LENOVO YOGA 510 – Product Review

The Lenovo Yoga 510 (14” screen) 2-in-1 laptop/tablet is lightweight, fast and effective for everyday usage.  I was recently in the market for a new laptop and the LENOVO YOGA series came highly recommended.

 Lenovo are a Chinese brand, around since the 1980’s developing PC, laptops, mobile phones, tablets, servers and storage devices.  They grew in popularity after acquiring IBM’s PC and laptop business in 2005 and Motorola in 2014.

 Their 'Yoga' series of laptops caught my eye with one of the key selling points being the 2-in-1 feature where it can be used as a laptop or tablet with a touch screen.  With a decent battery life (5 hours +) and good processing power, it suits me down to the ground.  My usage is fairly standard - internet browsing, watching movies, creating and editing documents (using Microsoft Word, Excel, PowerPoint) and of course, writing.

 The design is slick and lightweight.  Another selling point for me was the ‘backlit keyboard’.  You can turn on/off backlight on the keys which is small thing but a big bonus for me when writing in the lounge in the evenings.  Little things please little minds I suppose.

 Optional extras are available when buying a brand new laptop and you can opt to have Microsoft Office 365 installed giving the familiar suite of applications (Word, Excel, PowerPoint and Outlook).  Also, it is advisable to install anti-virus software, the reputable ones being Norton and McAfee.  Again, these can be expensive for what they are so there are free alternatives out there.


·       Screen size 14"

·       RAM 8GB of Memory

·       2.5-3.1GHz dual-core Intel Core i5 (or i7)-7200U CPU

·       (i3 and i7 available in some markets and retailers)

·       Screen Resolution  (pixels): 1366x768

·       Operating system Windows 10

·       Hard disk capacity 1000GB Storage

·       802.11ac Wi-Fi

·       Bluetooth 4.1

·       Weight 1.76kg

·       USB 3.0 ports x2

·       HDMI port x1

Good Bits

2-in-1 feature laptop and tablet/touchscreen

Good battery life (Rapid charge feature)

Backlit keyboard (I’ll shut up about that now)

Slick design, thin and lightweight

Not So Good Bits

Power adaptor is not universal

Good battery life but there are better ones out there

Optional extras such as Office 365 and Anti-virus software can end up pushing the price up


Priced from around £449.99 to £699.99 (depending on spec and processor) at Currys at the time of writing.

This is a no frills good quality and value for money laptop.  Not as high end as the Microsoft ‘Surface’ or the Apple MacBook range but then this is reflected in the price as those models live at the more expensive end of the market.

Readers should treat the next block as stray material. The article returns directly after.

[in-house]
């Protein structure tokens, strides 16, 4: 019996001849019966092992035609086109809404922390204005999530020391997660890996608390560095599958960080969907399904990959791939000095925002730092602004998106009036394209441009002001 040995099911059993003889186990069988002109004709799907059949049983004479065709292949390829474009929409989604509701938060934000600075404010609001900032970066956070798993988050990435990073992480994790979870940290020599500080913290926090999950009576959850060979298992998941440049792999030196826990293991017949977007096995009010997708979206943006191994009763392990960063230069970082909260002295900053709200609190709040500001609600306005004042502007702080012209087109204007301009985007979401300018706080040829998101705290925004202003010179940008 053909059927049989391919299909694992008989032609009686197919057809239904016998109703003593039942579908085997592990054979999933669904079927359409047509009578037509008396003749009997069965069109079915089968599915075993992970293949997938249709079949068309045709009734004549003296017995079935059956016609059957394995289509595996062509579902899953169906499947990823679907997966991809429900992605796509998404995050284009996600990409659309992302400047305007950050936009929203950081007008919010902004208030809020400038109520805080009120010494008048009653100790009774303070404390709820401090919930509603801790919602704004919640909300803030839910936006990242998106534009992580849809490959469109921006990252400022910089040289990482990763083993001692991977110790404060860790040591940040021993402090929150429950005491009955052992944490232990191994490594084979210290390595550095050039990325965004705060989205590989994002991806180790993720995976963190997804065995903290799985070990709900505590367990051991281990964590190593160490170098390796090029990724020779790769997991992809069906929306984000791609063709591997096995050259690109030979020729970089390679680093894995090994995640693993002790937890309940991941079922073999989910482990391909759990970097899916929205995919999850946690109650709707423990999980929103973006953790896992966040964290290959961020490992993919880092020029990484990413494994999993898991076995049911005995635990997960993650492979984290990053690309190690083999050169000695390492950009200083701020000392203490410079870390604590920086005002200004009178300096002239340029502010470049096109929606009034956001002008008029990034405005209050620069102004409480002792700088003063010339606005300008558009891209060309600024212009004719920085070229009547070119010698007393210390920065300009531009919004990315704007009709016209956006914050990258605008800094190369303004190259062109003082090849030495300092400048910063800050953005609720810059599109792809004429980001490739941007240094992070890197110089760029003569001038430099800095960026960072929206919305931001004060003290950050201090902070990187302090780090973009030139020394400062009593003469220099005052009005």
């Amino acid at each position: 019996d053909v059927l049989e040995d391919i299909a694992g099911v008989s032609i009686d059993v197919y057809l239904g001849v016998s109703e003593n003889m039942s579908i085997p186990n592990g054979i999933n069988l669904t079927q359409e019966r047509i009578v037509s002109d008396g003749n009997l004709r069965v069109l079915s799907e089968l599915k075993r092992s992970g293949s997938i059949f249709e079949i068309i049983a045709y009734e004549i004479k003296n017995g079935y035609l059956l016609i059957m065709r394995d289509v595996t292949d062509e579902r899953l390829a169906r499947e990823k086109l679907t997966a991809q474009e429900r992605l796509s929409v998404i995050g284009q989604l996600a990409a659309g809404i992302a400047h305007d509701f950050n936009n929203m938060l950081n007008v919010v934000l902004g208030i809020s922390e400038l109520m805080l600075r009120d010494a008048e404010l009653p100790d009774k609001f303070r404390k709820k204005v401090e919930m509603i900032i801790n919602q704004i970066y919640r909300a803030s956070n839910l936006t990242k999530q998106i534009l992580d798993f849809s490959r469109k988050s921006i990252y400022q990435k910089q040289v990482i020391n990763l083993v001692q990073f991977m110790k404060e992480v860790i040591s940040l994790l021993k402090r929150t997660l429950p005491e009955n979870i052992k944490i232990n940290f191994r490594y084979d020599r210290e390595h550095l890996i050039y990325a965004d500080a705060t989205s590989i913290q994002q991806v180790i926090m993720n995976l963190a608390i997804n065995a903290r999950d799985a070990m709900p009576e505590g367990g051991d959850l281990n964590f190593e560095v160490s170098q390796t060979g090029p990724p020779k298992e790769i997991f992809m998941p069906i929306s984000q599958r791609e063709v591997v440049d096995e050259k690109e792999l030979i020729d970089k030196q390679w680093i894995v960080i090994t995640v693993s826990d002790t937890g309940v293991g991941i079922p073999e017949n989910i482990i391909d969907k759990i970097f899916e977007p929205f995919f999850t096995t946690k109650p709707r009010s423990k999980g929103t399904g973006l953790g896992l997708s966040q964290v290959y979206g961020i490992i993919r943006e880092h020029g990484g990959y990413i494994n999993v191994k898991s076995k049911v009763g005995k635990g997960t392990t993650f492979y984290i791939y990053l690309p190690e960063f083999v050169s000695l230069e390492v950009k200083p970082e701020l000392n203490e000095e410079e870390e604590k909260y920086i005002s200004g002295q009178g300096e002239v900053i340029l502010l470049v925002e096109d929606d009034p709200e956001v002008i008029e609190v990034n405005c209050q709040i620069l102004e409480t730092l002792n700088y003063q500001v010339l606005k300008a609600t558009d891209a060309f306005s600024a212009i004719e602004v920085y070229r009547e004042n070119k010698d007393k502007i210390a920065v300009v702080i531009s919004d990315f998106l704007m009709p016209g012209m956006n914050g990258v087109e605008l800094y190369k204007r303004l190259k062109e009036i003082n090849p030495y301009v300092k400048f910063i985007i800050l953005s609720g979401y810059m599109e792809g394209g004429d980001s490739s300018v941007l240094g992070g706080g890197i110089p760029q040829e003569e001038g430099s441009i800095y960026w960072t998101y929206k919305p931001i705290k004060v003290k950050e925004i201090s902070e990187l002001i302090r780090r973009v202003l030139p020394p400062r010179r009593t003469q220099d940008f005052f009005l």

I probably sound as if I’m bleating on about how good this laptop is but having used it a lot over the past few months, it does what is says on the tin and has some very nice features.









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Online Video editors are an alternative to installing software for making an editing video footage.  With the explosion of social media and video clip sharing,  home-made videos are more popular than ever before.  With a reliable internet connection, there are a number of websites where you can upload photos and video footage and do the editing online.  Oh yes, and they’re free. 

Below are a few of the better ones available.


Good Bits

Supports video files of any size to be uploaded and edited completely free.  Features are standard such as trim and splitting or inserting video sequences in different order.  The fact that the video is already on YouTube when you’ve finished is an advantage if into posting your video to go viral on the web. 


Not so good bits

The editing tools are buried deep in YouTube’s settings and there is no option to make accurate cuts to frames meaning if you want to trim or insert clips, you have to guess where the cutting point is or keep attempting it.  This is a minor point though.


Good Bits

This editor is good for producing professional looking videos from simply adding several clips together.  Includes different editing styles and soundtracks can be added easily.  The software recognises good shots and face recognition in your footage allowing for boring bits to be cut out.


Not so good bits

The free version has advertising attached to it but that’s about it